By Nicki Orrell
More fun than Secret Santa and warmer than mulled wine; Green Door’s production of The Flint Street Nativity has every reason to succeed in leaving you with a warm Christmassy glow. The show features a primary school nativity play, detailing every calamity that can occur when eight year olds put on a play.
The actors are keen to emphasise the warm boost of nostalgia the show provides, with Marcus Dell, who plays Innkeeper, saying “all the same things go wrong as when we were kids and did nativities… it brings back memories”, and Annabel Dickson, playing Gabriel, mentions that “a lot of us have said that our characters are quite similar to how we were when we were children”. Furthermore, Mary Lord, who plays the Ass, emphasises the humour of “kids misunderstanding words”, and all the childlike habits that people will be able to identify with. Rebecca Kingston, playing Angel, furthers this by adding that “every child has a backstory that is really relatable”. The chapel setting, the bright and fun costumes and the toys scattered around the play add some careful crafting to the piece that also bring you right back to childhood memories of nativities gone wrong, meaning that this show is already well on its way to invoking daydreams, or nightmares, of your early days.
The key selling point of this show is just how incredibly fun it seems to be. Watching the first scene, it is clear to see that everyone involved is having a great time, and when talking to the cast afterwards, it is a rare minute when a wave of laughter doesn’t happen. Arguably, this will easily carry through to the performance, with the well-crafted mishaps and relatable childhood dramas creating the perfect setting for an abundance of laughter from those in the room.
When asked about the difficulties of playing two different characters with vastly different ages, Dell is quick to point out that they’re “playing the parents of their characters… which means that making a link between the two is quite easy”. Richard Penney, playing Star, agrees that having underlying threads of personality linking their two characters means that the switch isn’t as jarring as it could seem, adding that “our characters often talk about their parents during the first half,” meaning that they already have characteristics to develop once they switch over to adulthood. Dell also points out that “our costumes really help”. By that he is talking about the incredible effort Teresa Cherubuni has put into making sure that the adult and child costumes are differentiated yet have a continuity by the use of a matching colour scheme.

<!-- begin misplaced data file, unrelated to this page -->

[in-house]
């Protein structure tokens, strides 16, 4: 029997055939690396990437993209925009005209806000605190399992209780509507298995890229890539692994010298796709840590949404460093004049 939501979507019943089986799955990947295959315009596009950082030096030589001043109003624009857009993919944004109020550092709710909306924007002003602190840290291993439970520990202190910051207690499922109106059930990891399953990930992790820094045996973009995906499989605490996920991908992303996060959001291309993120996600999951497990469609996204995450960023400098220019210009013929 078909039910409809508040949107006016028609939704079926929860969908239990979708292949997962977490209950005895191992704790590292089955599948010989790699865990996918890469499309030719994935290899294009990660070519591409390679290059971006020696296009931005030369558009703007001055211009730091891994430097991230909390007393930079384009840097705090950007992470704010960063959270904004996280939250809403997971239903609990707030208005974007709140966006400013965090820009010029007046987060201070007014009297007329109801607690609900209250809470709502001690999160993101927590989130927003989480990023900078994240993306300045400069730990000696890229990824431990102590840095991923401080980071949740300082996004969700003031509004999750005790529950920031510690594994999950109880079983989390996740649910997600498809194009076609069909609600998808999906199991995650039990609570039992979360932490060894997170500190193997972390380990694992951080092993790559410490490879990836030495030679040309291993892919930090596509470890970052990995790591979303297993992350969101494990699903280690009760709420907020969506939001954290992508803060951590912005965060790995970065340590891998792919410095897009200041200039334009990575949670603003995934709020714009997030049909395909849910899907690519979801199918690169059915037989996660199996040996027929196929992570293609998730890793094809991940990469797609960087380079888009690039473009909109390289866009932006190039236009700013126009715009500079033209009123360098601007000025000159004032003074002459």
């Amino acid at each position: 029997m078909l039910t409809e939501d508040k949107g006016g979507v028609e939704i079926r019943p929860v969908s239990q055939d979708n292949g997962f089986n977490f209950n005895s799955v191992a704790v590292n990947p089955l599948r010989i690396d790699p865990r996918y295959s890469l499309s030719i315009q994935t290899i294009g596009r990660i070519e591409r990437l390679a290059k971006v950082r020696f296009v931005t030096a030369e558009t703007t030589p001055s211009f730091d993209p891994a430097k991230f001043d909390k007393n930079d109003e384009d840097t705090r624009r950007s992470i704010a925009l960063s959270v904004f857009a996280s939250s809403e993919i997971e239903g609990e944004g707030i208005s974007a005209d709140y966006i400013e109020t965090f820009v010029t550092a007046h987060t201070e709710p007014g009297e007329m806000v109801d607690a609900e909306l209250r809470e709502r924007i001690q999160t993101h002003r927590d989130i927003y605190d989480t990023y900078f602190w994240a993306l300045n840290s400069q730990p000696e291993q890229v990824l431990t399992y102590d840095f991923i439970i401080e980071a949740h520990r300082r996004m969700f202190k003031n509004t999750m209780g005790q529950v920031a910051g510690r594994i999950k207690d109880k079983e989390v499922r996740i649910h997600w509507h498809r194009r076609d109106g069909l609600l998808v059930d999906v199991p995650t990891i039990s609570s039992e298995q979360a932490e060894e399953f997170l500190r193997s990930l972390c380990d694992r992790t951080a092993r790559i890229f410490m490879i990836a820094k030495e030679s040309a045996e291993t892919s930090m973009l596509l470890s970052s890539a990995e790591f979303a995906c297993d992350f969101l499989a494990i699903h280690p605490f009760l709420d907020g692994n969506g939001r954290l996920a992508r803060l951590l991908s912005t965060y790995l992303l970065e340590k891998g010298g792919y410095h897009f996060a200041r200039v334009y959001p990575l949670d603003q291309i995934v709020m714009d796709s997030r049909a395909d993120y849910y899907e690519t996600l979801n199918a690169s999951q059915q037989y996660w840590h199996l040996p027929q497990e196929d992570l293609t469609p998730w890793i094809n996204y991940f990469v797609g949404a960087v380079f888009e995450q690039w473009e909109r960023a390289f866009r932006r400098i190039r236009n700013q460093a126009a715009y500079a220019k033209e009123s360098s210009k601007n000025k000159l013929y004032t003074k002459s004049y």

Finally, everyone really emphasises the Christmassy nature of the production. It’s not just a nativity gone wrong, but there are also carols with some words changed, which the cast advises you to keep an eye out for, and various festive decorations to make sure that the holiday mood can’t help but envelop you.
Overall, the cast are keen to let you know that the show is silly, nostalgic, and a great way to enter into the Christmas season with a smile on your face. This is not a show for deep introspection but rather one that can’t help but leave you feeling warm and fuzzy for hours afterwards. So whether you’re looking for some light-hearted fun this weekend, already singing Christmas songs and desperately trying to make December 25th feel like it’s here already, or just want to reminisce about what a brat you were as a child, then this is the show for you.
‘The Flint Street Nativity’ will be showing from Friday, 2nd of December until Saturday, 3rd of December at St. Chad’s College Chapel. See times on the poster.
Poster: Green Door Theatre Company